- When it comes to carbs, try to get most of them from green leafy vegetables, fruits, and healthy whole grains. Limit starch intake, such as sliced bread or potatoes. You should get protein from lean meats whose portions do not exceed the size of the palm of your hand. You can find healthy fats in nuts, eggs, and vegetable oil, which should be served in golf-ball-sized portions.
- As soon as they arrive at the military camp, people who are underweight for their height are given food rations to increase their weight. Overweight people are given a low calorie diet. Training before going to military camp can help you gain or lose weight so that you are at the ideal weight in your category.
- As you prepare for military camp, eat 3 balanced meals a day and a snack between breakfast and lunch and another between lunch and dinner. This will help your body recover from training sessions and stay healthy. As the camp start date approaches, try to eliminate the snacks as these will not be part of the military camp.
Step 7. Maintain a high level of hydration before, during and after your workout
Hydration is an essential part of any exercise routine. Because the training you will receive as a Marine may be the most intense you have ever experienced, it is a great idea to develop good hydration habits before camp. Drink lots of water every day and even more so if you exercise. Consume hydrating beverages (such as Gatorade, etc.) during intense workouts to help your body regain electrolytes lost when sweating. In general, you should drink 1 oz (30 ml) of water for every 2 lb (1 kg) of body weight, or about 8 to 12 glasses of water if you are large.
- Other hydrating drinks are low-fat milk and, depending on the sugar content, fruit juice.
- Keep in mind that two of the Marine Corps military camps are located on Parris Island, South Carolina and San Diego, California. Both locations can be hot, depending on the time of year, so hydration can become the most important part of your training, especially if you are used to a more temperate climate.
Part 2 of 2: Mentally Prepare
Step 1. Prepare to be treated like you are worthless
If the sole objective of the Marine Corps military camp was to obtain optimal physical condition, it would be difficult but manageable for almost all Poolees who are willing to work hard. What makes the military camp so demanding for the Marines is that it also intensively tests the intelligence, focus and character of the Poolees. Simply put, you are looking to test your mental toughness. Even recruits who are athletic sometimes fail in camp because of the mental stress they are subjected to. Upon arriving at the military camp, prepare to be thrown into a world where you have no right to the courtesy and respect that you were used to when you were a civilian. Prepare to be yelled at, insulted, disrespected, embarrassed, and simply put, treated like trash.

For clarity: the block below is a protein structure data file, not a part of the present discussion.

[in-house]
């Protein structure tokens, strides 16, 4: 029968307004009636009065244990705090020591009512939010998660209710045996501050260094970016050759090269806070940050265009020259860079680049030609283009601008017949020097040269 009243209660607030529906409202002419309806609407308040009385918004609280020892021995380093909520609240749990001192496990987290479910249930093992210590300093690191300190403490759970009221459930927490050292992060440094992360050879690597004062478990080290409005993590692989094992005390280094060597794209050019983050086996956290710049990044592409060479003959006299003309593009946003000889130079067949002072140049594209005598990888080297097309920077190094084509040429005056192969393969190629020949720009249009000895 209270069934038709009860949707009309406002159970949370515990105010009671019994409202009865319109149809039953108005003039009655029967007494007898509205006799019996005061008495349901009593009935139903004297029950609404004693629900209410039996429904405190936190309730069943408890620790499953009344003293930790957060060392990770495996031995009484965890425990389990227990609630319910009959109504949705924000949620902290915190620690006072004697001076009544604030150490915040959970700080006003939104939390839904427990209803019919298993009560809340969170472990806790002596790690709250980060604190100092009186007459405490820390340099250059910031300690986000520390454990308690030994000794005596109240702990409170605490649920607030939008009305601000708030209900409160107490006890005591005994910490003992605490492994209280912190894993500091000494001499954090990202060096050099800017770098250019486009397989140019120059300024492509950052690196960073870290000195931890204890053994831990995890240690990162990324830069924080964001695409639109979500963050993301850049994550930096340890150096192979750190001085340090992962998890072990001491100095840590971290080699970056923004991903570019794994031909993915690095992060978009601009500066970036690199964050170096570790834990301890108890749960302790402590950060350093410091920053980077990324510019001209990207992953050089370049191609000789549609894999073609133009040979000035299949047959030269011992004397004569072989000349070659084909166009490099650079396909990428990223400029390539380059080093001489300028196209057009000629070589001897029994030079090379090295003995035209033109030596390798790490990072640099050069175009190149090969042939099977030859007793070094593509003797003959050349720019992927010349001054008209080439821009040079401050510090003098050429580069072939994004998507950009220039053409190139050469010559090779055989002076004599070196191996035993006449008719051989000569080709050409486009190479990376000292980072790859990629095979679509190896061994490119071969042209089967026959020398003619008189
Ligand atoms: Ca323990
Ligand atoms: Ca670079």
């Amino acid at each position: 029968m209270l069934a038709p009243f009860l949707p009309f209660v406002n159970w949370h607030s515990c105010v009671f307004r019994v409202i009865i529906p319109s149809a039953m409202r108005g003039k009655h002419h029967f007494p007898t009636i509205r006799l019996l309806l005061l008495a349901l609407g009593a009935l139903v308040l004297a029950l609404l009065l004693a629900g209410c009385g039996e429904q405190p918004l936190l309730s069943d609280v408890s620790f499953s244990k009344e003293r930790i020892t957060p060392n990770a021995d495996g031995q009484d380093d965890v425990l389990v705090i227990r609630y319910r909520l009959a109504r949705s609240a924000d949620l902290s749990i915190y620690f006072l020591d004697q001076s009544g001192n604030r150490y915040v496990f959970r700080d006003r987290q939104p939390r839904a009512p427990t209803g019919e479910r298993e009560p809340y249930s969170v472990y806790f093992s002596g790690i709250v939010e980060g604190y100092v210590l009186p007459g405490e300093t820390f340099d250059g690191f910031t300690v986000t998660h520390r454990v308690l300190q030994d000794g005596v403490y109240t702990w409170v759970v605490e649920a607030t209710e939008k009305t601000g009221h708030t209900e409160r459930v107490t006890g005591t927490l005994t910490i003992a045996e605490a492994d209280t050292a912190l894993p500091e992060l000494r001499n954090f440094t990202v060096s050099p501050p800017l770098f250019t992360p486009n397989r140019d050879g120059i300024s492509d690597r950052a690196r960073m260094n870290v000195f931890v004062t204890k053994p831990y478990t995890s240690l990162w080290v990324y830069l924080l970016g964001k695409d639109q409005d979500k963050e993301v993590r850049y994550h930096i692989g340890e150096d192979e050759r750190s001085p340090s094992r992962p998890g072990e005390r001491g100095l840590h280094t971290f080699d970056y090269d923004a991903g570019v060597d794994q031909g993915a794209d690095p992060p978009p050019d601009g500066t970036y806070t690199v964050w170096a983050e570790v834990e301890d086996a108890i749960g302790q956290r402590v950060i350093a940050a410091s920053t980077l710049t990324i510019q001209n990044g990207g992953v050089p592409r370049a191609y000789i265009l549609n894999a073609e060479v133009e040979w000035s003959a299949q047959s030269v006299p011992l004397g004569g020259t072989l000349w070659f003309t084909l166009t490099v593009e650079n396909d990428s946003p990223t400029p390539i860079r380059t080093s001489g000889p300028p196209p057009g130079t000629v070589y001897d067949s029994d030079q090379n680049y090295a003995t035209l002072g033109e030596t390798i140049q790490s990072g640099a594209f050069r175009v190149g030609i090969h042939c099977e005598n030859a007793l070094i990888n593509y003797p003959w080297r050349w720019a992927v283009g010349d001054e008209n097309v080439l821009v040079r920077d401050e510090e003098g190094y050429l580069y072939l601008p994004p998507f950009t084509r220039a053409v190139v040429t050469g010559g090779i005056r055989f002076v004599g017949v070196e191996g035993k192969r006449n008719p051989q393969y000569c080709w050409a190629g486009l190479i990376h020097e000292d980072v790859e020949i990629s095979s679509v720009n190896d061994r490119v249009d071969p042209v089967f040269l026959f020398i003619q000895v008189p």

Also, be prepared to obey those same people who will yell and insult you without a second thought, as any show of laziness or defiance on your part could have severe consequences
Step 2. Prepare to live with only the essentials
Marine camp is not a place of luxury. Poolees are expected to leave everything at home, except for really essential items.
Here are the basic items recommended by Military.com for military camp:
- Valid driver's license or identity document
- About $ 10 to $ 20
- The clothes you are wearing
Other minor accessories may be allowed. Contact your recruiter to be sure what items you will need and / or what items you will be allowed to bring:
- Orders and documents issued by your recruiter
- Social security card
- Certificate of citizenship (if the person was not born in the United States)
- Marriage license and / or birth certificates in case of being a dependent
- Phone card
- Bank identification code and account number
- Religious materials
- A small padlock (that opens with a combination of numbers or with a key)
- Men: three sets of white underwear
- Women: panties, bras, pantyhose, nightwear (all in neutral colors)
- One pair of sports socks
- A change of civilian clothes
- Personal hygiene items
No bring the following items:
- Extra clothes
Step 3. Prepare to be away from loved ones for 13 weeks
The Marine Corps Military Camp is a program that lasts approximately three months. During this time, communication with your friends and family can be very limited. Poolees are generally allowed to make a 30-second call upon arrival to notify their family that they arrived safely. After this, the use of the phone is very limited and sometimes non-existent. Some instructors may allow you to use the phone as a reward, but others may not. In order to be conservative, plan not to use the phone until the last week of training and not see your loved ones until Family Day, which is celebrated the day before graduation.
Your family and loved ones can send you letters, but even this stipulation comes with several rules. The letters must be written on plain paper, without decorations, decorations or special envelopes and must be addressed to the “Recruit Surname, Names”. Make sure your family members do not use any other rank than "recruit", that they do not send crumpled or decorated envelopes, and that they do not send you packages. Doing so will draw all the attention to you and that is what you should avoid
Step 4. Prepare to follow your military instructor's orders without question